(MCT) — The National Weather Service has issued a "red flag warning" for northern Illinois and northwest Indiana from noon Central Time until 8 p.m. because warm, dry and windy weather "will become favorable for rapid growth of wildfires."
Red flag warnings are common in the spring and fall months, before and after the growing season, when dry cold fronts are followed by warm, windy weather, said weather service meteorologist Kevin Birk. Although the warm spring has caused grass and other plants to burst out much earlier than usual, there's still a lot of dry, dead plant material around, Birk said.
Meanwhile, the National Weather Service warned outlying areas, including McHenry and Kane counties, are likely to experience freezing temperatures down to as low as 29 degrees for several hours overnight. That may affect plants that have bloomed or sprouted earlier than usual because of the mild spring, forecasters said.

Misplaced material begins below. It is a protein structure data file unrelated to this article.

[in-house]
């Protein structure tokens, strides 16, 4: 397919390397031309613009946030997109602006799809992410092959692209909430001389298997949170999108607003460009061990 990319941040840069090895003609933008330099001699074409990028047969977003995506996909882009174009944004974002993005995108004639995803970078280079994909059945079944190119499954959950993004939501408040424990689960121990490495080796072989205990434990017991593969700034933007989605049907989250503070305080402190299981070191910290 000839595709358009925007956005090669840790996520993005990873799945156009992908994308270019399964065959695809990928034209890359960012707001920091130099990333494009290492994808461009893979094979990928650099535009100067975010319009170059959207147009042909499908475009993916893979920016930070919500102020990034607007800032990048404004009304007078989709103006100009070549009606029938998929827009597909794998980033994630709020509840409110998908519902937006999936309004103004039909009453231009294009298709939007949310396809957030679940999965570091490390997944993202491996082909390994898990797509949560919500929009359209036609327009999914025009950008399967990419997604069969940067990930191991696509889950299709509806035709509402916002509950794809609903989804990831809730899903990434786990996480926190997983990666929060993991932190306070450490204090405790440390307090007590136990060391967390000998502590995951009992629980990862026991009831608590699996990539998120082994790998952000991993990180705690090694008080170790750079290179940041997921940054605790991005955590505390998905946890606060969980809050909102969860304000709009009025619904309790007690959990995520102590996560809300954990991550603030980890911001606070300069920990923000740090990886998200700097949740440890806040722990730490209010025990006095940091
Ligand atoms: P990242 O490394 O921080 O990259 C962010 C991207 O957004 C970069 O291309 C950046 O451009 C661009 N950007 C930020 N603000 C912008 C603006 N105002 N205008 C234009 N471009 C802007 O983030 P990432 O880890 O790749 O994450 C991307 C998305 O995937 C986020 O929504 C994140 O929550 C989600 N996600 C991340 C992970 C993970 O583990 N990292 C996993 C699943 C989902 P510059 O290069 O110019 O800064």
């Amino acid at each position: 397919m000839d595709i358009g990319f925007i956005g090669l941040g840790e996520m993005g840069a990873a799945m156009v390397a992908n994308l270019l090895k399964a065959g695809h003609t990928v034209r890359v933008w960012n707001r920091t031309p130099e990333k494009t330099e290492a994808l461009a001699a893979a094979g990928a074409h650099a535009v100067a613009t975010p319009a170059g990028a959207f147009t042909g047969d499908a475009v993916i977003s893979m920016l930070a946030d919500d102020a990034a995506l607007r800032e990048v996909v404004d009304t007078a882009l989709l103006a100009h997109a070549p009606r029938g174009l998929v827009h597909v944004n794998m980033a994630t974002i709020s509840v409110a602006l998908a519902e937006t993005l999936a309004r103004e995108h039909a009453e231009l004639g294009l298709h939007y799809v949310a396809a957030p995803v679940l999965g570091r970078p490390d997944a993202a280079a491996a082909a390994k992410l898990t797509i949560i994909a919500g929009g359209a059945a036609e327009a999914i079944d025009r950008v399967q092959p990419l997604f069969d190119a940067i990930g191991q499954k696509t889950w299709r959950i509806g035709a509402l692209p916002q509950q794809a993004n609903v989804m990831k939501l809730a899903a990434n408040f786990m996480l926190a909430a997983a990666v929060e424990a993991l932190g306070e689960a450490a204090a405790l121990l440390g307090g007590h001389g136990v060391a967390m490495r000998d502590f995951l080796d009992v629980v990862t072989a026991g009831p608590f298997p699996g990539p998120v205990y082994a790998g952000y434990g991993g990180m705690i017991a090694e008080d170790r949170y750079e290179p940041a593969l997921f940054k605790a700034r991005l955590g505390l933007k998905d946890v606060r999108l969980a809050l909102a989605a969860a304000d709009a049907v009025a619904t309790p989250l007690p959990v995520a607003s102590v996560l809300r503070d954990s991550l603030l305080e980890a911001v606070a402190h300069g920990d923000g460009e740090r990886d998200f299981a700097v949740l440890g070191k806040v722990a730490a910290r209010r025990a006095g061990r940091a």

Birk said brush fires are still a concern, despite the early sprouting of vegetation.
"I don't want to say that it's not dry out there, because although some grasses have sprouted, there's still a lot of fuel out there," Birk said.
With relative humidity as low as 15 to 25 percent, "a combination of strong winds, low relative humidity, and warm temperatures will create explosive fire growth potential," according to the weather service's warning.
This spring has seen several red flag warnings because of the record-breaking warm March weather and dry conditions, Birk said.
The warning today includes most of northern Illinois and northwest Indiana, with the exception of some counties west of Rockford and Interstate 39.